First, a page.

Finally, let me repeat the conclusion I made to an article of mine here last year about the urgent need for a Saudi Arabia-Egypt-Turkey trio, noting that such a trio “in the current circumstances constitutes a strategic necessity for the three parties. These parties complement one another politically and economically, and coordination between them…would restore some balance to the region after the fall of Iraq and Syria, not to mention that it would form a barrier to Iran’s destructive role…It would also be a starting point to lay the foundations for stability in the current turbulent period.” (Al-Hayat, 13 January 2014) Is Egypt tilting even slightly in the direction that Saudi Arabia has already started down?

Ahmed Mansour interviews Youssef Nada

MB-watchers may be interested in Al Jazeera's Ahmed Mansour interviewing, in two parts, Muslim Brotherhood financier Youssef Nada. Not exactly a hostile interview considering Mansour's pro-MB leanings, but some interesting tidbits including on Nada's role in the MB, his views of Saudi Arabia ("how can entire people be named after one family?") and Sisi (his followers are "slaves").

Part two of the interview here.

Egypt's Judges Strike Back: The New Yorker

My take on the sentencing of over 500 alleged Muslim Brotherhood members to death in a single case tried in the southern town of Minya. (The same court is set to hear similar mass cases with over 900 defendants in the coming month).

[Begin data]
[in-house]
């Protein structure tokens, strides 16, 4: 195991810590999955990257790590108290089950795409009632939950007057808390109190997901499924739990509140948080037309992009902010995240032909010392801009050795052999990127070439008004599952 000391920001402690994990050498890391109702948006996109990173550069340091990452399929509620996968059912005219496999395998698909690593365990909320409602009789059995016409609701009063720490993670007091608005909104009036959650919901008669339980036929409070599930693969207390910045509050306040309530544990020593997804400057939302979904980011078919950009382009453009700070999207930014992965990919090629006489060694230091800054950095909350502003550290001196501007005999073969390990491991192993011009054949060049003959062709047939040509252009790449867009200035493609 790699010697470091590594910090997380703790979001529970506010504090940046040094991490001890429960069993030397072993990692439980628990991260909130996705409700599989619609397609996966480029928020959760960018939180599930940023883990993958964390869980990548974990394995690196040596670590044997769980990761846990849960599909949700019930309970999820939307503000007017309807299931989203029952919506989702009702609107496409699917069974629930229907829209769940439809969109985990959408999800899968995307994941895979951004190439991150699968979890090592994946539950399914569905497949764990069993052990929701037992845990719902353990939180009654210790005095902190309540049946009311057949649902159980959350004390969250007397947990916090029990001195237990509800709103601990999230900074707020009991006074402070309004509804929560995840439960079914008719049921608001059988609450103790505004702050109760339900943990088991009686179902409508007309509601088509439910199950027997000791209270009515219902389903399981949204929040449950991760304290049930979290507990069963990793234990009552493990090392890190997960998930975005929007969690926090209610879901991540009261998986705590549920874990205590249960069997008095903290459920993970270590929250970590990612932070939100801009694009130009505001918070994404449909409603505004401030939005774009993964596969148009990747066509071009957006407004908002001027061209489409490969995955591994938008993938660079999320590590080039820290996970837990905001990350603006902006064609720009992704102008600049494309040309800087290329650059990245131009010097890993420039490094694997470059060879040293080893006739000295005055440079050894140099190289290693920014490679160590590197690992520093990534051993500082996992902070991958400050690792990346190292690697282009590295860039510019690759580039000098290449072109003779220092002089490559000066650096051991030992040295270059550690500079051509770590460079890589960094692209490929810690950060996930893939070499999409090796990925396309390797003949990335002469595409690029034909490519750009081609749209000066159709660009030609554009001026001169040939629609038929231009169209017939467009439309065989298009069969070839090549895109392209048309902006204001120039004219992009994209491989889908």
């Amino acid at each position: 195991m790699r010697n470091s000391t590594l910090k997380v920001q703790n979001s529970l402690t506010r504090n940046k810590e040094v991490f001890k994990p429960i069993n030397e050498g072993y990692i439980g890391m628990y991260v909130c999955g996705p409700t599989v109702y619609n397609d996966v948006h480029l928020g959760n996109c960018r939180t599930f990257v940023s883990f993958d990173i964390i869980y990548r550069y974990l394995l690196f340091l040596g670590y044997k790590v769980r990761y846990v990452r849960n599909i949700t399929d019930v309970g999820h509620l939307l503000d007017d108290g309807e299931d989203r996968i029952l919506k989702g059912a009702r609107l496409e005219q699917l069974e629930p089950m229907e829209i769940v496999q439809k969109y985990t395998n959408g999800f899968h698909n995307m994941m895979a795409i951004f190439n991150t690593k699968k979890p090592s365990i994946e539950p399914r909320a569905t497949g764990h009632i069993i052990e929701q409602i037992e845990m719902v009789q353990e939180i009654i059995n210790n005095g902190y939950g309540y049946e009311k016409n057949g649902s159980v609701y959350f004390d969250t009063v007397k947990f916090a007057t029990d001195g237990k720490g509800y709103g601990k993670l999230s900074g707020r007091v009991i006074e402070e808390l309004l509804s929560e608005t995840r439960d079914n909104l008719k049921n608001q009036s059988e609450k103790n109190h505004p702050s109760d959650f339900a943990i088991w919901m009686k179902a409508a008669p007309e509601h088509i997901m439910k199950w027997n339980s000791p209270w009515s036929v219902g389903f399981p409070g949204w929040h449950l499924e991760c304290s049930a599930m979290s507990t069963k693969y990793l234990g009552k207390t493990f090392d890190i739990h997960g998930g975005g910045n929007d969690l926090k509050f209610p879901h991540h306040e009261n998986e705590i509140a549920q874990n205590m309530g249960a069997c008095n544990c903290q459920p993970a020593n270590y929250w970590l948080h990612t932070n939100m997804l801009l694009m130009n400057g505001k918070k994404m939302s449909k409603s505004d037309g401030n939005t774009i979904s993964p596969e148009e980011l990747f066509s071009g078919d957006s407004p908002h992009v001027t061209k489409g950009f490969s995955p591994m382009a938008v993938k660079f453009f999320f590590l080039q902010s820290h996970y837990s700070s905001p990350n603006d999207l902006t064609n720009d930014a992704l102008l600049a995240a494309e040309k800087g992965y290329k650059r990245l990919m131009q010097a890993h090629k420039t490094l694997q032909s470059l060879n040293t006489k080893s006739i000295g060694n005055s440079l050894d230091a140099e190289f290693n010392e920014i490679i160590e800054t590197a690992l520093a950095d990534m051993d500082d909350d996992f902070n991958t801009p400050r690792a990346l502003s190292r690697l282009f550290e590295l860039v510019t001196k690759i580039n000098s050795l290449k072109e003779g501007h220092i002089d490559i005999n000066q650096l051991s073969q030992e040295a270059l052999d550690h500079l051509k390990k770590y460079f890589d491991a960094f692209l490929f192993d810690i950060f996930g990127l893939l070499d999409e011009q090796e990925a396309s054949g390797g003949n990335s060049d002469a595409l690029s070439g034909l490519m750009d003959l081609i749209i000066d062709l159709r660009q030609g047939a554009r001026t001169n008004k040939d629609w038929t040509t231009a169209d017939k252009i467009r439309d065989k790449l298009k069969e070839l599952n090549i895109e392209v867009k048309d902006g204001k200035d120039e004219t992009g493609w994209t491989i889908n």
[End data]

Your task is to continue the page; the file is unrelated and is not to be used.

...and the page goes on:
It was alarming, at the end of the largest mass sentencing in Egypt’s modern history, to see five hundred men held responsible, so expeditiously and so severely, for one murder, when there have been no convictions—in fact, there has not been a criminal investigation—related to the deaths of the twelve hundred civilians killed in August. More than eight hundred protesters died during the uprising that toppled Hosni Mubarak, in 2011; not a single police officer has been convicted for their killings. (Mubarak himself was convicted only of failing to prevent their deaths, and has won the right to a retrial on that charge.) Although cases against senior officials of the Mubarak regime have meandered through postponements and appeals for years now, the verdict in Minya was handed down after two brief sessions. According to Egyptian human-rights organizations that monitored the proceedings, “Witnesses were not called, evidence was not presented in court, and the accused were unable to defend themselves.”

 

It is unlikely that the sentence will be carried out. A majority of the men found guilty were sentenced in absentia; the defendants who were in custody, and their lawyers, were not even present when the verdict was delivered. If the conviction is not overturned on appeal, Egypt’s Grand Mufti, a government-appointed cleric, must ratify the decision to put the prisoners to death. But his assent does not guarantee that the penalty will be imposed: during the nineteen-nineties, when the state waged a brutal campaign against Islamist militants, some were held for years in prison, with death sentences hanging over their heads, as a kind of leverage. The judgment in Minya may be a similar deadly warning, but it represents something even more significant: it is a sign of how deeply Egypt’s judiciary has been compromised by the government’s onslaught against the Brotherhood.

Read the rest here

Masoud: MB's sin was that it failed to work with felool

Tarek Masoud, writing in Foreign Policy: